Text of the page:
Found this tool, HotGloo recently that looks interesting. Curious if others have tried it and how it compares to the others on this list?

    0 points
  • Fabricio Rosa MarquesFabricio Rosa Marques, almost 5 years ago

    I think learning "just one" doesn't make a lot of sense.

    Most design tools these days are fairly similar to each other so there's no steep learning curve once you for example mastered Sketch (Most of the current design tools took heavy inspiration from Sketch).

    Additionally, you might need different tools to get the job done. Example: Most of the times I used Sketch + Principle if I needed to do prototyping. The other day I had to create a map-based prototype (mapbox), so I started getting into Framer since its code-based nature would allow you to use APIs and real methods provided by those APIs.

    Apart from that for me Figma is the strongest general design tool atm, esp. if you have others then yourself (stakeholders or designers) involved. Before Figma my team and me used Sketch, InVision, Abstract and a plethora of plugins. All gone now and unified in one tool (Ok, I do miss a few plugins, but unifying multiple tools outweighs that). The switch was really easy.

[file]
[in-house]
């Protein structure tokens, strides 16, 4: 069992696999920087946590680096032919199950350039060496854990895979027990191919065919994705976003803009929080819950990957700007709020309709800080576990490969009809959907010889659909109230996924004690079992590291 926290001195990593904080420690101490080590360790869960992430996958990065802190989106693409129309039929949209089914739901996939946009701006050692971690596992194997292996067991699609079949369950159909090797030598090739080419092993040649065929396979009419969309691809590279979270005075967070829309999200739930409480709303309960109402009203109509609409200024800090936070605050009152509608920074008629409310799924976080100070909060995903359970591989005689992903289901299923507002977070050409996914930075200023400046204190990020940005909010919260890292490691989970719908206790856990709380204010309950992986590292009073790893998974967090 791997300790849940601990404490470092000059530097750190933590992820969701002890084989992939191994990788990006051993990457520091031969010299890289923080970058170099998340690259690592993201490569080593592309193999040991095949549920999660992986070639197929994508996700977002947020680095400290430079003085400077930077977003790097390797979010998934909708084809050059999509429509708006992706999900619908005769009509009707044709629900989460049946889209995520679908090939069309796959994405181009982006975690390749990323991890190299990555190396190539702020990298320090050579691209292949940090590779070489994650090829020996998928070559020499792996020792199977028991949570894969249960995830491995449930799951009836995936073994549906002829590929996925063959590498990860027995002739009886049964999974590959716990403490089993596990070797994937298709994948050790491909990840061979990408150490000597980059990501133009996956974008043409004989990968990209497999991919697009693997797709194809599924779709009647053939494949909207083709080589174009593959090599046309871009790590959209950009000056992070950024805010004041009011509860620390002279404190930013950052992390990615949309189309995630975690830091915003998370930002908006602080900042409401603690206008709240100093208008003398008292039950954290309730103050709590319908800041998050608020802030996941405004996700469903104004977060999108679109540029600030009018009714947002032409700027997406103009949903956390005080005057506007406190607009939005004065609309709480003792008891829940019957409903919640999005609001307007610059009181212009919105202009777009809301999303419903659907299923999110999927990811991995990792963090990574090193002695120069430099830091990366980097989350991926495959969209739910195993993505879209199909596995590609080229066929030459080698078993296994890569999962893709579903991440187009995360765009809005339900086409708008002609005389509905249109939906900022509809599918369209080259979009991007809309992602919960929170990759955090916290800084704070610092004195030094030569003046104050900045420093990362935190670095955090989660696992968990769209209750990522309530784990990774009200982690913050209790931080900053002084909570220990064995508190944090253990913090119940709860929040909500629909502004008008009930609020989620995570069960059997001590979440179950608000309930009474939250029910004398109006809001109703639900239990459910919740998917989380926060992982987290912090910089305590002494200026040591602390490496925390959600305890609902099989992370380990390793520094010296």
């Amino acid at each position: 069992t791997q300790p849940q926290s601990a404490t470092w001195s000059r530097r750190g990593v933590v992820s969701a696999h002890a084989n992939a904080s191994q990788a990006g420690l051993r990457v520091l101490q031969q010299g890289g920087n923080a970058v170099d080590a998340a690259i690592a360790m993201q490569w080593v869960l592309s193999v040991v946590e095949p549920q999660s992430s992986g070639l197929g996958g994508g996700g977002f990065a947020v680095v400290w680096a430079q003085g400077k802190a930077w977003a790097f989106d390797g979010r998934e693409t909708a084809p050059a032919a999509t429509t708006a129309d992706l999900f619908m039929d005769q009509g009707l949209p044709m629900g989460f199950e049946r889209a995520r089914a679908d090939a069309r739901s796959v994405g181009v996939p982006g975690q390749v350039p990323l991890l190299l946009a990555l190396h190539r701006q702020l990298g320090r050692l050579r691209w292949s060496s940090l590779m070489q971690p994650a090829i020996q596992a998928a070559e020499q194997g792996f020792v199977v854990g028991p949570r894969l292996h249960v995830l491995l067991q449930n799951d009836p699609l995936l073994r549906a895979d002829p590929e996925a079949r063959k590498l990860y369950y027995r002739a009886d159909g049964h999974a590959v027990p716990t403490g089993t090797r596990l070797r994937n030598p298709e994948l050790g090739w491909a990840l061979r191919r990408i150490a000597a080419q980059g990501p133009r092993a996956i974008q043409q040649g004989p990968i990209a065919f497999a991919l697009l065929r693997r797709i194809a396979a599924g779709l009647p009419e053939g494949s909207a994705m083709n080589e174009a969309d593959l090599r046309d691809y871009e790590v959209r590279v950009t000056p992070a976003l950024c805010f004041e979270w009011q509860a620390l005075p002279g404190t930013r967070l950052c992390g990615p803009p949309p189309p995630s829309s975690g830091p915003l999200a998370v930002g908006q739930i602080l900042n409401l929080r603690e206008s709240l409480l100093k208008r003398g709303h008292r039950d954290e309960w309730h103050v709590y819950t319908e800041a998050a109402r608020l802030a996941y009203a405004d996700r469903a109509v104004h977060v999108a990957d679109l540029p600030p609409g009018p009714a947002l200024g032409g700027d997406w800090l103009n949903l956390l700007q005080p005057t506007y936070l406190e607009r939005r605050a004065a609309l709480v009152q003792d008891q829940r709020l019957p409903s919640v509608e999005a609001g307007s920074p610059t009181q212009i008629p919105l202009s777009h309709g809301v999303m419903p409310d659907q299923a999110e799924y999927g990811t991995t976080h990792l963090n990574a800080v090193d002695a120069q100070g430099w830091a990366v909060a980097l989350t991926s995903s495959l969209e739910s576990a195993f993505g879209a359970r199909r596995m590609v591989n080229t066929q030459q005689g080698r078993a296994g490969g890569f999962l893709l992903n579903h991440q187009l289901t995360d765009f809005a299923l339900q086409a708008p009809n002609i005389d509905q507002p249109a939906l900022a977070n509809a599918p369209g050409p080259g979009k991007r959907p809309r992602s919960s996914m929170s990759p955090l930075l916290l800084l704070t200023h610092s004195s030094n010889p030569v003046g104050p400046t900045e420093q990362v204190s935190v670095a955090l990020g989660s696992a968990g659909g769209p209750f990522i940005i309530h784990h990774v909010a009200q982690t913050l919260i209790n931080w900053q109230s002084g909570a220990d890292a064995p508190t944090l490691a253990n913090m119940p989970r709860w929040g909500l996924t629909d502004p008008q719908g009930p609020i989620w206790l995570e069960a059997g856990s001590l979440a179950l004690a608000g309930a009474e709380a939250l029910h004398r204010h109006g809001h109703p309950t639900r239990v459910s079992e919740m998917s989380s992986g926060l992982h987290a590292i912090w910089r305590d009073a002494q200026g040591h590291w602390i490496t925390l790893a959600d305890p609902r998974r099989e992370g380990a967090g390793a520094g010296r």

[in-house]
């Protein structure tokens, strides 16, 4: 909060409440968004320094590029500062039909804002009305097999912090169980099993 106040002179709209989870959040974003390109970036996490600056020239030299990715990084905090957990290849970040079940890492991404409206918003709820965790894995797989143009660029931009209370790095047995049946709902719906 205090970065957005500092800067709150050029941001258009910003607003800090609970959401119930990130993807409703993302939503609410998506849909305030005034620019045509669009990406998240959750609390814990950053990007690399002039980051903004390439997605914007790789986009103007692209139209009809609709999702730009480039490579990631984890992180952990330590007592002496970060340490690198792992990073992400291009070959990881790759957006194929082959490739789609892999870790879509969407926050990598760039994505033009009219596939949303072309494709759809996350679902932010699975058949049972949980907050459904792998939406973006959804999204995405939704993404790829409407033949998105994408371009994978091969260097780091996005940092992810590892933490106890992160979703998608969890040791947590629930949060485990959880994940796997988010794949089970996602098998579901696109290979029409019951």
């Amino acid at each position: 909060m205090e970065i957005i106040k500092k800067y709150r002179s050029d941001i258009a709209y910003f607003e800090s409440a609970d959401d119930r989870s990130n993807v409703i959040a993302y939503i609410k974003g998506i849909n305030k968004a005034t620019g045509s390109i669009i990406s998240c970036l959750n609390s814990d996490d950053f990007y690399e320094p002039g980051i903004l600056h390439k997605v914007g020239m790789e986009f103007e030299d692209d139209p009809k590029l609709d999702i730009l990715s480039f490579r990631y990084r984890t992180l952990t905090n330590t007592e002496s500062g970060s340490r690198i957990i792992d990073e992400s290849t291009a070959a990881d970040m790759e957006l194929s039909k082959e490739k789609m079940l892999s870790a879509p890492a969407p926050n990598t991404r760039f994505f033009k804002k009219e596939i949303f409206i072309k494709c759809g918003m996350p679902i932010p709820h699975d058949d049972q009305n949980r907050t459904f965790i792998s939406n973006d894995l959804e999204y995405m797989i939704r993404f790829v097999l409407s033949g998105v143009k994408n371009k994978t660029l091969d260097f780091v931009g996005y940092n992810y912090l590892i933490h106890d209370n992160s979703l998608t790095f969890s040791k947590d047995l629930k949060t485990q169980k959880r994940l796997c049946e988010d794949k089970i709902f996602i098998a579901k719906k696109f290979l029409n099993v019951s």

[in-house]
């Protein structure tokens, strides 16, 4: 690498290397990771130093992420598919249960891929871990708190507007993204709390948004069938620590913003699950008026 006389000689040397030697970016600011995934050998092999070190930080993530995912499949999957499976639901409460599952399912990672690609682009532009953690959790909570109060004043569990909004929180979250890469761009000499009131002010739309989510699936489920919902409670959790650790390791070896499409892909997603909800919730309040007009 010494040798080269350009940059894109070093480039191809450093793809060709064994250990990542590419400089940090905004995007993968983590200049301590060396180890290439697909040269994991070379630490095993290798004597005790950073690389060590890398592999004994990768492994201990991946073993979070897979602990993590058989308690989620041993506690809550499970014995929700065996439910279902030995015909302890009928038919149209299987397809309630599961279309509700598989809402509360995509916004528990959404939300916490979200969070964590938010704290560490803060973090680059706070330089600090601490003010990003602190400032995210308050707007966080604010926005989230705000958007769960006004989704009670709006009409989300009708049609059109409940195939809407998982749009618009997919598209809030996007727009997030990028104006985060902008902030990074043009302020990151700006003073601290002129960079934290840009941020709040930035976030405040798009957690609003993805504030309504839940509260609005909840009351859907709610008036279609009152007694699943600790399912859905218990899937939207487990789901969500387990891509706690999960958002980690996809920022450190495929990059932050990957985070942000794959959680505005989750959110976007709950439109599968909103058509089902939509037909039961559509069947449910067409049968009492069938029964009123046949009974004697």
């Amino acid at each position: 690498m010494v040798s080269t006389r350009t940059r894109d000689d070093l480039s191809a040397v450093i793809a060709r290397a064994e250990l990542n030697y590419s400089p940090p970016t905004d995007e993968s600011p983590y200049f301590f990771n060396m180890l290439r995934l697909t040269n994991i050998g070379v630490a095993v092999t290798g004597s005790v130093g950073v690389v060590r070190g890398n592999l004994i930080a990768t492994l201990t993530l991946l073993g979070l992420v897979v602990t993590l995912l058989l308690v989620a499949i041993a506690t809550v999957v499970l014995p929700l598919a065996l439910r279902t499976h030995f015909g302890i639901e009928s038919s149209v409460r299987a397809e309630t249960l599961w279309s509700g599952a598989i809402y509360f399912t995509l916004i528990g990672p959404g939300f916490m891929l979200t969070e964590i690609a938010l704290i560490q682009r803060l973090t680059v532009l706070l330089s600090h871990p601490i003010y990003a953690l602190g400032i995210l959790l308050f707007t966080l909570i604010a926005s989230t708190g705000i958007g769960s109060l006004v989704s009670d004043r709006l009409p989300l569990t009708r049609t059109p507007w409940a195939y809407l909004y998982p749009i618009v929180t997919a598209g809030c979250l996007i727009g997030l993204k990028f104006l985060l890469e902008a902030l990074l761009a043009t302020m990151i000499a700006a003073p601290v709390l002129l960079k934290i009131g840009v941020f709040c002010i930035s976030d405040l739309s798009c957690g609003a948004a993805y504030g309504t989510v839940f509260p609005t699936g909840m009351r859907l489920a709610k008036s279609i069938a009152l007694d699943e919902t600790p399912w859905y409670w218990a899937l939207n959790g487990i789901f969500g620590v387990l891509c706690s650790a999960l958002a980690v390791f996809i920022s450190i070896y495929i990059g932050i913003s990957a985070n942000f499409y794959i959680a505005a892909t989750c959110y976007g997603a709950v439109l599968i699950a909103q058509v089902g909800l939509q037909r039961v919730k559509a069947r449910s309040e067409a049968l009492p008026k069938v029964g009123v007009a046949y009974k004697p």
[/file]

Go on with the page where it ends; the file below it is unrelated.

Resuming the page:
Really looking forward to InVision Studio which will be released next Jan, but again, judging by the videos the UI doesn't seem to require a lot of learning or getting used to new paradigms.

    0 points
  • Jess Eddy, almost 5 years ago

    I'm guessing recommendations will be Figma but I want to hear it from you!

    0 points